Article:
My 7 Best Keyword Research Tips Ever

Finding the right keywords for your website can be a tedious process. Keyword research takes time, but it doesn’t have to a ‘dreaded’ task. The main point to remember when researching keywords is to ask and answer the following questions:

  1. Who is the target audience?
  2. What is the main focus of my website?

If you don’t know who the target audience is then you’ll have a difficult time finding keywords and phrases for your website. Keep it simple – don’t make keyword research a complicated process when it doesn’t have to be.

My 7 Best Keyword Research Tips Ever
Keyword Research Panel at the Niche Affiliate ...

Keyword Research Panel at the Niche Affiliate Marketing System (NAMS) Workshop 4 (Photo credit: rogercarr)

1. Use Google AdWords Keyword Tool. This free tool is used by millions of people. You can conduct keyword research by entering your company’s website and or specific keywords. 

Google AdWords gives you the opportunity to sort keywords by high, low, or medium competition. This is important when you create Google AdWords advertisements.

2. Think about your target audience. Do you know who your target audience is? It’s important to know who your target market is before you begin conducting keyword research.  

3. Choose focused and descriptive words for your website. Stop worrying about the competition for one second and choose keywords specifically for your website. If you keep focusing on the competition, you won’t have a keyword list. Looking at your competitors keywords can be helpful because you can learn what they’re not ranking for. However, if you spend countless hours looking at your competitors, you won’t have a keyword list of your own.

4. Use Google Insights for Search and Google Trend. Use these tools to research trends in your industry. Type in a short and long tail keywords and review the data. You’ll be able to spot trends within your industry which can help you with your keyword research.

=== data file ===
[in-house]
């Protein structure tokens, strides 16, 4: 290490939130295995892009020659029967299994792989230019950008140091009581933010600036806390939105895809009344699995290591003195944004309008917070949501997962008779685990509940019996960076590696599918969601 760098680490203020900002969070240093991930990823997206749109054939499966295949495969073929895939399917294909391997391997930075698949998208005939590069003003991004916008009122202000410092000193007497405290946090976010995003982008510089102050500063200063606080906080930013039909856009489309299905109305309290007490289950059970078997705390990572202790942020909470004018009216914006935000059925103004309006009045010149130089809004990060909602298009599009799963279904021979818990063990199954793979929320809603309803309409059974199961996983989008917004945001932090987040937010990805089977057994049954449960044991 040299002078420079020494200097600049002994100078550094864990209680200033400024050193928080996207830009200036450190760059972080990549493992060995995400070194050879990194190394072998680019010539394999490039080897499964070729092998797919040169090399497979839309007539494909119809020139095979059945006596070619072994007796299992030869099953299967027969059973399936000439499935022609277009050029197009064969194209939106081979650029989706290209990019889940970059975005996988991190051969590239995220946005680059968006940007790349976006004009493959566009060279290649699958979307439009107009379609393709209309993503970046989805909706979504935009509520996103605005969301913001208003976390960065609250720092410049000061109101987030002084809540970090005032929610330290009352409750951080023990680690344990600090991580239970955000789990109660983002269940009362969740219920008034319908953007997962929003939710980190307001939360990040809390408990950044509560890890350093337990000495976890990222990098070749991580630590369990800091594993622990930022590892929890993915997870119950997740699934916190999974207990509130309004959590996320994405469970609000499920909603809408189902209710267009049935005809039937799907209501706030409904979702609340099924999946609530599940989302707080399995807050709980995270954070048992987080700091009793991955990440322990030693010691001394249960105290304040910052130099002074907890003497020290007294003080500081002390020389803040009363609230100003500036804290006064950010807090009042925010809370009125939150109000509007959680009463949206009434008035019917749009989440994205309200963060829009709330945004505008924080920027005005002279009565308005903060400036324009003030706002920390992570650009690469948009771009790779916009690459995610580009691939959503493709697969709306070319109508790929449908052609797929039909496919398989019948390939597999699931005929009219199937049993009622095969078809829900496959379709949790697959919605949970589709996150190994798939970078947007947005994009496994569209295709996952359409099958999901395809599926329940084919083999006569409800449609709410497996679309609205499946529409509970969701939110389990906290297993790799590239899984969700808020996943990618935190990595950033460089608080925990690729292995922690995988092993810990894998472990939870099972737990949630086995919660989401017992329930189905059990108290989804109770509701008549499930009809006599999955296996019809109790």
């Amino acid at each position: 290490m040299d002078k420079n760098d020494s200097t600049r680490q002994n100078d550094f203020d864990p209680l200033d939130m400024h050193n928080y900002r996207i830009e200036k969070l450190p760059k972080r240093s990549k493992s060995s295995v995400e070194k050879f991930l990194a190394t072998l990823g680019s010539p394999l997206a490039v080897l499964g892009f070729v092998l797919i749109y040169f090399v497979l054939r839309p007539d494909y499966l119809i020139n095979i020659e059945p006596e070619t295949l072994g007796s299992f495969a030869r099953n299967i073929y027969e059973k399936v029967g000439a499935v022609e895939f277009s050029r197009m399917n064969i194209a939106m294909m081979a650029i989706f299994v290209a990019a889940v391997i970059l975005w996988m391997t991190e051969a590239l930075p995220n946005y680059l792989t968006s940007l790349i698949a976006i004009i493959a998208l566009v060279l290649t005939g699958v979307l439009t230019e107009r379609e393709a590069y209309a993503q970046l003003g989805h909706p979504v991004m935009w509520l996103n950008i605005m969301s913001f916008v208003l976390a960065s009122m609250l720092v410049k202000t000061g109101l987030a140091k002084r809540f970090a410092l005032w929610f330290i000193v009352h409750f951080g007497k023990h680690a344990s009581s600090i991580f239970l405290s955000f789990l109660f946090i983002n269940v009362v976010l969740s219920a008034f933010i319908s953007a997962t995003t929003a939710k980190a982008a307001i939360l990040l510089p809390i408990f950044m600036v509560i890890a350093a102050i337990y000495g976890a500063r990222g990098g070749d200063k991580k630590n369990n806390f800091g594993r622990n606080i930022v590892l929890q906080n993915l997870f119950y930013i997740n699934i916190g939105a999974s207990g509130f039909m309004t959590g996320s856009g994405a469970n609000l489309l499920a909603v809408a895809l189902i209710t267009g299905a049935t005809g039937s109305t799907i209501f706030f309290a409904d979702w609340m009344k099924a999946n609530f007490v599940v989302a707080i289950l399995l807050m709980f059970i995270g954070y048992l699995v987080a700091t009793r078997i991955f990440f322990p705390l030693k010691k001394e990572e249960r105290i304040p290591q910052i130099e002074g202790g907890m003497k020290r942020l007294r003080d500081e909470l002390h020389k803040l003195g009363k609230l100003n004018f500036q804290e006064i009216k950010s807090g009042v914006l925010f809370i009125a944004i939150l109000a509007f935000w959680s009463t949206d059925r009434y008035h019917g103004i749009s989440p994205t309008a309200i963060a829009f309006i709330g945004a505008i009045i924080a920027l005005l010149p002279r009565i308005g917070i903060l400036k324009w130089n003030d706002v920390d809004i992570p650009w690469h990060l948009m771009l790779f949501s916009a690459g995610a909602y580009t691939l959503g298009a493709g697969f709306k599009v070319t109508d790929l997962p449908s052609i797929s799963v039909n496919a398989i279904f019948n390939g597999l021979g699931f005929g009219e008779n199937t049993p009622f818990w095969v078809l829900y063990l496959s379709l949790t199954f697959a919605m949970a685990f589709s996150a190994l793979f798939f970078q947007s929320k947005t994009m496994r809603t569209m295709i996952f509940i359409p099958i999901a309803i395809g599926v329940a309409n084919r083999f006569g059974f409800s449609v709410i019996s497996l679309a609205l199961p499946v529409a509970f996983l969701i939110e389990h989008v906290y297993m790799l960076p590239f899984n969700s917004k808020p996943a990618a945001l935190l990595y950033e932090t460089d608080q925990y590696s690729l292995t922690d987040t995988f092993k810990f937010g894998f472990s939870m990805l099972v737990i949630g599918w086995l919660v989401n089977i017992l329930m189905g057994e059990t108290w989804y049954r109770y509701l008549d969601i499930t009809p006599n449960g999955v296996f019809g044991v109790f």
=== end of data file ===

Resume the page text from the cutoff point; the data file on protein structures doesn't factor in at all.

5. Review and remove negative keywords. If you own a floral shop, Google will more than likely suggest ‘flowers’ as a keyword. It may suggest related terms such as ‘silk flowers.’ This would be considered a ‘negative keyword’ if you don’t use silk flowers. You want to be aware of ‘negative keywords’ because you can disregard them when you create a Google AdWords advertisement. If you don’t, your ad will show up when customers search for ‘silk flowers.’

6. How many keywords do you want to optimize? How many products and services are you selling? If you only have one product then 5-10 keywords could work for you. However, if you’re selling more than one product and or service, you’ll want to expand your keyword list.

7. Analyze your website to see what it’s ranking for and make adjustments. You may not have to start over with a new keyword list; however, you want to make sure your current keywords are a priority. Analyzing what your website’s ranking for can lead you to keywords that were overlooked.

8. Assign a percentage to your keywords. If you’re a local travel company in Columbus, Ohio, you may not rank for a ‘general’ keyword term such as travel agency. Your company would be 100% relevant for ‘Columbus Travel Agency.’ Travel agency could get 10%, while ‘Columbus Caribbean Travel Agency’ could return 30-50% if you specialize in Caribbean vacations.

Tip: Google AdWords Keyword Tool provides analytics such as competition, local market, etc. Use these numbers and other analytics when conducting keyword research.

9. Select the final keyword list, for now. Let’s face it; markets change as do technologies. Keywords that worked for you yesterday may become obsolete today. It’s important to ‘keep your finger on the pulse’ of changes within customer buying trends and your industry. Periodically, review your keyword list and ‘tweak’ it when necessary.


  1. Hi Kristi … Thanks for reading and commenting on There are many keyword tools to use — it can become overwhelming.

  2. Target audience! This is so very important. Unfortunately, we often stray from our audience to try and reach out to a new audience. If we can just stay on track things will all work out. It’s that easy, right? 🙂

  3. Thanks for the comment! Sometimes, it takes a while to find out who truly is the ‘target’ audience.

Comments are closed.